The Avengers: Too Many Christmas Trees (1965)

Not to be confused with Earth's Mightiest Heroes, the Avengers was a British spy series from the 60s which cycled through a number of iterations and styles. We've looked at a later episode, "Take-Over," that sort of fit our loose definition for Christmas in July (absurdly loose: Take-Over was set in February, and the holiday elements only appeared briefly).

"Too Many Christmas Trees," on the other hand, was far more entrenched in holiday fare. It was also a more iconic example of the series, featuring Emma Peel, by far the best known of John Steed's partners.

In this one, they're pitted against a team of psychics attempting to steal national secrets from Steed's mind by eroding his sanity through a series of yuletide nightmares.

This should already be obvious, but I loved the hell out of this episode.

All of this is set at an English mansion where Peel was invited for a Christmas party. She invites John after the idea to bring him just pops into her head. He's already been having nightmares which are proving eerily prophetic. He dreams of a friend the night he dies, and he seems to know the way to the mansion after seeing it in one of his nightmares.

I'm fairly certain some of this is an homage to the classic horror anthology, Dead of Night, which actually includes a segment set during the holidays (though it's neither the most interesting segment nor long enough to justify calling a Christmas movie). That movie also opens with a character reliving a similar drive to a secluded countryside location they've seen in a dream.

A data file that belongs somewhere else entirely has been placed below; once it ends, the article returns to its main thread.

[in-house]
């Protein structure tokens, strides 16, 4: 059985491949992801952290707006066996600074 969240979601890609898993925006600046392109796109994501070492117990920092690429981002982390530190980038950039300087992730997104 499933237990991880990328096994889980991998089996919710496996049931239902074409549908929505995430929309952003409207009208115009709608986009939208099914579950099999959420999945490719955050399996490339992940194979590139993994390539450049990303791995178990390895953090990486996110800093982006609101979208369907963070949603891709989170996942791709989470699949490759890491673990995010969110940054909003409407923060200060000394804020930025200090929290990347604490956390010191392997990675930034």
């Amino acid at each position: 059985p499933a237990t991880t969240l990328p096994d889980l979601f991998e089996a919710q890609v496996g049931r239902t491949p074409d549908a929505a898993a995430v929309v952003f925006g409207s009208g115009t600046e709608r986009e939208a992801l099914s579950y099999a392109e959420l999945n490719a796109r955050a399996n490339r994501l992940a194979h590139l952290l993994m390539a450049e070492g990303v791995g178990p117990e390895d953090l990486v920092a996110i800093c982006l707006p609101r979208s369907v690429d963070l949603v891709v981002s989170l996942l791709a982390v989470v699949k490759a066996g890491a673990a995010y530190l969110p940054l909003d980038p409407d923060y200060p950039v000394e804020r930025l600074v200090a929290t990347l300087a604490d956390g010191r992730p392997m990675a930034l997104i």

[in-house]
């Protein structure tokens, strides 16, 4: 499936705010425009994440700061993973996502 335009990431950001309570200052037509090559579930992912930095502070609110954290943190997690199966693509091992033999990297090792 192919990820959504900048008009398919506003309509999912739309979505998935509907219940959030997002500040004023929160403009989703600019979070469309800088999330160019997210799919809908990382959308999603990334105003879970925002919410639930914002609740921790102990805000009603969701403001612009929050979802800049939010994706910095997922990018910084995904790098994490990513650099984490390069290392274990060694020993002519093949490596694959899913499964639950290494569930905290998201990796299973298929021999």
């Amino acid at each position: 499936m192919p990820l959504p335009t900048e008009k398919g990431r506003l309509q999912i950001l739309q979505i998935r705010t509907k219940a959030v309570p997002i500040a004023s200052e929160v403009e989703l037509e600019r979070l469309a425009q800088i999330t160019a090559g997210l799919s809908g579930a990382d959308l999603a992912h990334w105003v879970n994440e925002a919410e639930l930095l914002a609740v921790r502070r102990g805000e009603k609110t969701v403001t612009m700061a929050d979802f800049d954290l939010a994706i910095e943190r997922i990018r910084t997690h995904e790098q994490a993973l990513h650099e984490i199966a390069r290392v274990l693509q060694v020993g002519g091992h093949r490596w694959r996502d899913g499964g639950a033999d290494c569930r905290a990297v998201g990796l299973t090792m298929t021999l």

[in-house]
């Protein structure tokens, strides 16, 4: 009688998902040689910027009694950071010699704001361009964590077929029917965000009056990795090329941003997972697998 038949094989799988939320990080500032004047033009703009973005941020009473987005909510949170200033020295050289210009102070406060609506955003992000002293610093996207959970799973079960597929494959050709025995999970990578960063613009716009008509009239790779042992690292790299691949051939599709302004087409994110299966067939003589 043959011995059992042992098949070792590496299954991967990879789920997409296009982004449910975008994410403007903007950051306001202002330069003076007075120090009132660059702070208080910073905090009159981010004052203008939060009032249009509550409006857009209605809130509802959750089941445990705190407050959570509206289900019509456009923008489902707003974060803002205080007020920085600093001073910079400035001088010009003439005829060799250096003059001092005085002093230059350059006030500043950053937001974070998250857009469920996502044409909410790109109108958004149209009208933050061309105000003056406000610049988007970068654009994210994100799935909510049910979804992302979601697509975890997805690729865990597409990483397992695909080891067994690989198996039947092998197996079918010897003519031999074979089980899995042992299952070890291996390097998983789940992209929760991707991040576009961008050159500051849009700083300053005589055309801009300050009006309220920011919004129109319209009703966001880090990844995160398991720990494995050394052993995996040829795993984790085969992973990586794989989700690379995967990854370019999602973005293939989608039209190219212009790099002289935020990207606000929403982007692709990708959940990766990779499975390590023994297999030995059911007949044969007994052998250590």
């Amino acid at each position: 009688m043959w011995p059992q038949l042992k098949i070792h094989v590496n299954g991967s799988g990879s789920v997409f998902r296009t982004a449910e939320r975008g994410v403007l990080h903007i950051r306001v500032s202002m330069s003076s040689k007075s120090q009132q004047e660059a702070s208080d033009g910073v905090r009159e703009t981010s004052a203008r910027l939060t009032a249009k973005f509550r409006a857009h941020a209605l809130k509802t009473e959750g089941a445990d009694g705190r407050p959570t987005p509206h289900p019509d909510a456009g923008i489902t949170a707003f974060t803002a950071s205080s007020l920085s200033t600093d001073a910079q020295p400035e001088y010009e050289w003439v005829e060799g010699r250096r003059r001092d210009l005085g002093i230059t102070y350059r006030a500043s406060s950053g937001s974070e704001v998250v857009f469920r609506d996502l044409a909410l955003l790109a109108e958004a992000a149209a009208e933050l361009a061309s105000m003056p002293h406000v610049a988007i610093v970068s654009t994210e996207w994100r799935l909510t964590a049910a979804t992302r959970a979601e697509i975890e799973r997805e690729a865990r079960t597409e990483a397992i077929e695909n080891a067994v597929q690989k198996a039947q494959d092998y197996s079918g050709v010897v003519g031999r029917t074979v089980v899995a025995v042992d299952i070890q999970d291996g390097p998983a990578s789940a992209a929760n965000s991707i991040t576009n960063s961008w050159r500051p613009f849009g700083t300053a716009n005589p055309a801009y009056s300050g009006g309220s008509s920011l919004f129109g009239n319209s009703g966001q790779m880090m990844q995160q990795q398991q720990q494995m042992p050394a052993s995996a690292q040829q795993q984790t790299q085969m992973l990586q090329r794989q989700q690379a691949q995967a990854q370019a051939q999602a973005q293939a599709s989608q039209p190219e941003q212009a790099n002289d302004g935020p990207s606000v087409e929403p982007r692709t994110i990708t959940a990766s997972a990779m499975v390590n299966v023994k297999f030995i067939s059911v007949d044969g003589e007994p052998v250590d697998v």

Getting back to Too Many Christmas Trees, Steed arrives feeling exhausted, which only gets worse every time he falls asleep and is confronted with another nightmare. His dreams are filled with warped Christmas imagery and a sadistic, malformed Father Christmas. More and more of his visions are mirrored by what he sees at the party: gifts and guests appear in both.

Even without all this, the party would be plenty creepy on its own. The host is obsessed with Charles Dickens and has decked out each room to thematically connect to a different work or scene. There's a plenty of Christmas Carol, naturally, but there are also allusions to Great Expectations, A Tale of Two Cities, and more.

Even as John seems as though he's losing his mind, Emma retains her sense of humor and her cool. She pieces together what's happening, but is captured at gunpoint before she can act. Not that she's delayed long - the psychics may succeed in maintaining a creepy appearance, but she tears through them one-by-one easily enough. As for John, he was exaggerating the success of their attacks in order to lure them into the open. Turns out he was trained for this sort of thing.

While the action and some of the sets betray the limitations on budget and the era this was made, the episode is still a lot of fun. The imagery in the dream sequences is legitimately disturbing, particularly the grotesque Father Christmas. And of course, the banter between Steed and Peel is fantastic.

All in all, this is a wonderful spy-fi artifact from the 60s elevated by great performances and a gleefully bonkers premise - it's definitely highly recommended for fans of the era or genre in general. That does make it even more unfortunate this is hard to track down. It doesn't seem to be streaming anywhere, free or paid, so your best bet is tracking down one of the collections it appears on.